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Aldrich v. Schwartz

Decided: July 7, 1992.

JOHN F. ALDRICH, PLAINTIFF-RESPONDENT,
v.
LEONARD E. SCHWARTZ, CORRINE F. SCHWARTZ, M. DEAN KINSEY, AND KATHERINE KINSEY, DEFENDANTS-APPELLANTS. AND TOWNSHIP OF LONG BEACH, LONG BEACH TOWNSHIP PLANNING BOARD, RICHARD R. HAWRYLO, ALEXANDRA HAWRYLO, AND COMMONWEALTH LAND TITLE INSURANCE COMPANY, AND LONG BEACH TOWNSHIP CONSTRUCTION AND ZONING OFFICE, AND RON PINGARO, LONG BEACH TOWNSHIP CONSTRUCTION OFFICIAL, AND SEAN DEVITT, LONG BEACH TOWNSHIP ZONING OFFICIAL, AND MARYLOUISE DESIMONE AND ESTATE OF ANTHONY J. DESIMONE, DEFENDANTS, V. RICHARD R. HAWRYLO AND ALEXANDRA HAWRYLO, THIRD-PARTY PLAINTIFFS, V. (ESTATE OF) ANTHONY J. DESIMONE AND MARYLOUISE DESIMONE, AND ESTATE OF ALICE SUTTER, THIRD-PARTY DEFENDANTS



On appeal from the Superior Court, Chancery Division, General Equity, Ocean County.

R.s. Cohen, Arnold M. Stein, and Kestin. The opinion of the court was delivered by R.s. Cohen, J.A.D.

Cohen

The opinion of the court was delivered by

R.S. COHEN, J.A.D.

In 1969, the Long Beach Township Planning Board approved a three-lot subdivision of a parcel fronting on Long Beach Boulevard and running east to the Atlantic Ocean. As part of the subdivision process, the Board of Adjustment granted a variance reducing from 20 feet to 15 feet the minimum width of part of an easement for access from the Boulevard to the two

interior lots. The variance was granted subject to conditions, one of which required the southerly 45 feet of the new ocean-front lot to remain open and free of structures.

When plaintiff bought the ocean-front lot in 1989, he was unaware of the restriction on building within the southerly 45 feet. We hold that plaintiff is nevertheless bound by the restriction, but also that plaintiff may apply to the Board of Adjustment and/or to the Law Division for relief. We therefore reverse the summary judgment granted to plaintiff by the Chancery Division Judge.

Alice B. Sutter owned Parcel 29 in the North Beach section of Long Beach Township. She and her late husband bought the property in 1949. It is in a narrow section of Long Beach Island, an eighteen-mile long sand-bar barrier island with a single road, Long Beach Boulevard, running its length. To the east is the Atlantic Ocean. To the west is Barnegat Bay.*fn1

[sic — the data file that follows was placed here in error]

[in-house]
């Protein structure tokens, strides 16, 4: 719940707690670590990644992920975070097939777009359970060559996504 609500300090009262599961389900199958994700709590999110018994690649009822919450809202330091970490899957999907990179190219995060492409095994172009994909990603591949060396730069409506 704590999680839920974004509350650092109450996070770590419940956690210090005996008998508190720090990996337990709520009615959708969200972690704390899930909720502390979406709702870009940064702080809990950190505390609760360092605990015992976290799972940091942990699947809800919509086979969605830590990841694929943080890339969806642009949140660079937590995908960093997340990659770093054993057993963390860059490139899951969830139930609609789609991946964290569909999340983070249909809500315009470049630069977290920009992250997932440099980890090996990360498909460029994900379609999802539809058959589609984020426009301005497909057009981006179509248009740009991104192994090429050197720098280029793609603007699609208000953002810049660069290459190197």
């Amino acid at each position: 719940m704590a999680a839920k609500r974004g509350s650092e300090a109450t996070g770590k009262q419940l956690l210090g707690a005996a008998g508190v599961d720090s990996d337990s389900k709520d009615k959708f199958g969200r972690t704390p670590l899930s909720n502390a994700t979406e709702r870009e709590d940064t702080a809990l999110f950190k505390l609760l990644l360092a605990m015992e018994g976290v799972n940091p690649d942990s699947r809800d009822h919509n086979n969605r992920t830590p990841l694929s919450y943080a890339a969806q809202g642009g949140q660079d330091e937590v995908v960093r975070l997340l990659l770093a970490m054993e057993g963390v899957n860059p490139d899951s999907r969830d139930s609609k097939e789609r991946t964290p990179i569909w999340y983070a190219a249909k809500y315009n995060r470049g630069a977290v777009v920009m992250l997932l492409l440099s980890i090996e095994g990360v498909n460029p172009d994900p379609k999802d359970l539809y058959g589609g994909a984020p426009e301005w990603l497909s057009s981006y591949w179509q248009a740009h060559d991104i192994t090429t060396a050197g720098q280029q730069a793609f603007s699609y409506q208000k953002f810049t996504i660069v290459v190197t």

Parcel 29 was rectangular. It was 100 feet wide on the Boulevard and on the ocean beach. Its east-to-west sidelines were 462 feet long to the high water line of the ocean, with the easterly 142 feet consisting of dunes and beach. The Sutter house fronted on the Boulevard.

In 1969, Mrs. Sutter applied for a subdivision to divide her land into three lots. She would retain her house on the new Lot 1, which would be 100 feet wide on the Boulevard and 120 feet deep. Lot 2 would be 100 feet by 100 feet. Lot 3 would be 100 feet wide by 242 feet deep. Lot 3 would be nearest the ocean, and would include the 142 feet of dunes and beach, which would be subject to use by all three lots or to conveyance to the Township for public use.

The Township zoning ordinance permitted beach-to-boulevard strips like Mrs. Sutter's to be subdivided without creation of

public access streets to the interior lots. Instead, it prescribed a 20-foot wide easement running from the Boulevard to the ocean-front lot. In this case, the easement would be 220 feet long, and would run over the southerly 20 feet of Lots 1 and 2, to the western line of Lot 3, where it would end. At that point, a five-foot walkway would continue to the beach.

There was a problem. Mrs. Sutter's house was less than 18 feet from her southerly sideline, and she therefore did not have room for the necessary easement. Everything else was in order, however, so the Planning Board approved the subdivision of Parcel 29, subject to the grant of a variance by the Board of Adjustment to permit a narrow easement.*fn2

The variance application and resolution granting it concerned the entire Parcel 29. The Board of Adjustment granted a variance permitting reduction of the easement width from 20 to 15 feet for the first 75 feet easterly from the Boulevard past the Sutter house. For its remaining 145 feet, the easement resumed the required width of ...


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